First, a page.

Ogden family at center of ethics debate in genetics research

Posted: February 27, 2012 at 3:52 am

Ogden • By the time Camilla Black Grondahl became pregnant with her second child in 2010, she had already watched two older sisters bury sons who were born with a congenital affliction that gave them the appearance of “little old men.” Various health problems made their survival impossible.

The young mother did not know whether she, too, could pass the condition to her unborn son. But a Utah researcher, who had been sequencing her family’s genes, did know.

Gholson Lyon’s research team had detected a mutation in her genome that gave any boy she conceived a 50-50 chance of sharing the heartbreaking fate of his cousins and two uncles.

“My jaw dropped open. Who would have thought that another mother would get pregnant during this research and it would be a boy?” said Lyon, then a professor of psychiatry leading the University of Utah’s genetic research into the disease.

He found himself in an ethical quandary that is bound to become more common in biomedical research. As technology advances and costs come down, gene sequencing is becoming routine — yet no system is in place to alert study volunteers about results that could have crucial bearing on their health.

Lyon is a physician, but he was not comfortable with warning the Grondahl family. He was not Camilla Grondahl’s doctor. And the gene sequencing, like almost all testing done for biomedical research, was not done in a clinically certified manner.

What if the data were wrong and the young woman terminated her pregnancy?

Nor was he comfortable not sharing the results with the family, who had welcomed him into their home.

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Last February, the Grondahls’ son Max was born with the telltale signs of the then-unknown disease: wrinkled skin, hernias and facial deformities. By the time “our valiant hero,” as his parents called Max, died four months later, U. researchers had a name for the disease: Ogden syndrome.

In a commentary published this week in the top-shelf science journal Nature, Lyon describes the ethical dilemma that he and other genetic researchers face when they find genes with medical consequences for those they are studying.

“At the moment, human-genetics researchers operate in a totally unregulated environment, following their own protocols to obtain, store, track and analyze DNA — creating many opportunities for error,” Lyon wrote. “But when the result can mean the difference between life and death, mistakes are not an option.”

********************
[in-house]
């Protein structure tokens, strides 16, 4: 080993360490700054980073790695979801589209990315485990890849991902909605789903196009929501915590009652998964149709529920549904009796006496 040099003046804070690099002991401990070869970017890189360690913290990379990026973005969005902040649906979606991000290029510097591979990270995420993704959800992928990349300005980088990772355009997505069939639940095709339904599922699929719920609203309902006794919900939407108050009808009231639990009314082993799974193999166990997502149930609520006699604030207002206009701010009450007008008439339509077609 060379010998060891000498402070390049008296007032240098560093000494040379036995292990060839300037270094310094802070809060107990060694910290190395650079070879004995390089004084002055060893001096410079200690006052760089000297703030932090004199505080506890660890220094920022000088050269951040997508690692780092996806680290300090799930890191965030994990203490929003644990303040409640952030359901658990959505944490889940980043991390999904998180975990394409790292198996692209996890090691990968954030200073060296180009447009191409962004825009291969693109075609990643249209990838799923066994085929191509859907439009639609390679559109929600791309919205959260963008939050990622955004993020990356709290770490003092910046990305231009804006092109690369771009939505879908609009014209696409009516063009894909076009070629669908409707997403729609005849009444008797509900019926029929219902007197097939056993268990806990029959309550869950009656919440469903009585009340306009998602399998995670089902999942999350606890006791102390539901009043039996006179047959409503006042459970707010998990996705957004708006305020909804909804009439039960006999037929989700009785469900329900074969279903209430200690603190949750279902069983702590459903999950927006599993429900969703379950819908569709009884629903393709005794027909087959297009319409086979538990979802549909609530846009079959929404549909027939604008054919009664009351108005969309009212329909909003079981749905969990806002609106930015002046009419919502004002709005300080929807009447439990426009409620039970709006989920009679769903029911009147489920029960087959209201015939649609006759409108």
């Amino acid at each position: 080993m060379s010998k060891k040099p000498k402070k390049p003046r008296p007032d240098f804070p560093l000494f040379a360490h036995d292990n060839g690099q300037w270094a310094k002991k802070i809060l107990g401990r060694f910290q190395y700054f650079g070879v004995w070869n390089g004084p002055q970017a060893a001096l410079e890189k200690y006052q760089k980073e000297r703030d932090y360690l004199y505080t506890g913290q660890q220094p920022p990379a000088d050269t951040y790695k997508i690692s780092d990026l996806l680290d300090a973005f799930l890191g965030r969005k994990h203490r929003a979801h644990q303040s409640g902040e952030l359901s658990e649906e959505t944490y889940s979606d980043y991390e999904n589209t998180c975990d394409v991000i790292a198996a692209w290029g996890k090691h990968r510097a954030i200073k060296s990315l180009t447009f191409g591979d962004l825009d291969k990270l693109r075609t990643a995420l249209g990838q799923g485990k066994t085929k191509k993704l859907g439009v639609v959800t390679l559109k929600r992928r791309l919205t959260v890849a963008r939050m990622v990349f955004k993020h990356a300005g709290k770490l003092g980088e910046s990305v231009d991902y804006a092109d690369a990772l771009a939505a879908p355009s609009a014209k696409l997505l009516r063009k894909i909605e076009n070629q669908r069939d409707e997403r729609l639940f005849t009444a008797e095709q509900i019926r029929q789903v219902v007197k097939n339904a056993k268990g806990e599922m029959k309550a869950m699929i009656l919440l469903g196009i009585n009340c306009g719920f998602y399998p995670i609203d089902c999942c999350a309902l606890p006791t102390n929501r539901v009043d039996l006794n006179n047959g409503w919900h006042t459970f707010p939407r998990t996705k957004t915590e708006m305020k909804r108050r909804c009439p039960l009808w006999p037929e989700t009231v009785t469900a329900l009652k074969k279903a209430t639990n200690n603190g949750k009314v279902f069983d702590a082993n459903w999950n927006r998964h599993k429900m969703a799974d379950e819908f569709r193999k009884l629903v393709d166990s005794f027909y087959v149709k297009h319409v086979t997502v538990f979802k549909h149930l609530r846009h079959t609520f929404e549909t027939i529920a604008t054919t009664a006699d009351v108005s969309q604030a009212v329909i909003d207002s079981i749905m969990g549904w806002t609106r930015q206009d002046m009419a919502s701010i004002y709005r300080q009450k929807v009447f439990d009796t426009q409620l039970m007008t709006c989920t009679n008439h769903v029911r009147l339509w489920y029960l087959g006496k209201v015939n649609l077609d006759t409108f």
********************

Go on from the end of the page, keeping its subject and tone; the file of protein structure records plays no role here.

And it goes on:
He proposes requiring that all sequencing of human genes follow strict federal guidelines known as Clinical Laboratory Improvement Amendments, or CLIA. The move would add physicians to each study, who would order certified testing and ensure volunteers received genetic counseling to explain the results.

“In this way, when participants want to know what we know, we will feel confident that what we tell them is correct,” wrote Lyon, now a research scientist at the Children’s Hospital of Philadelphia. Next month, he is moving to Cold Spring Harbor Laboratory, a leading genetics research institution on Long Island.

But Lyon concedes there are no simple answers, although he believes his proposal could save society money in the long run since the resulting information could prevent disease in some cases and improve treatment outcomes in others. And sequencing DNA in centralized certified-facilities could be less costly, thanks to economies of scale, and avoid unnecessary duplication of sequencing.

But if all laboratories that might make discoveries related to volunteers’ health were required to be CLIA-certified, research costs could be driven up, said Lynn Jorde, the chairman of the U.’s human genetics department and the past president of the American Society of Human Genetics.

“It would cost a great deal of extra money,” Jorde said, “at a time when research funding is rapidly vanishing.”

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Ogden family at center of ethics debate in genetics research

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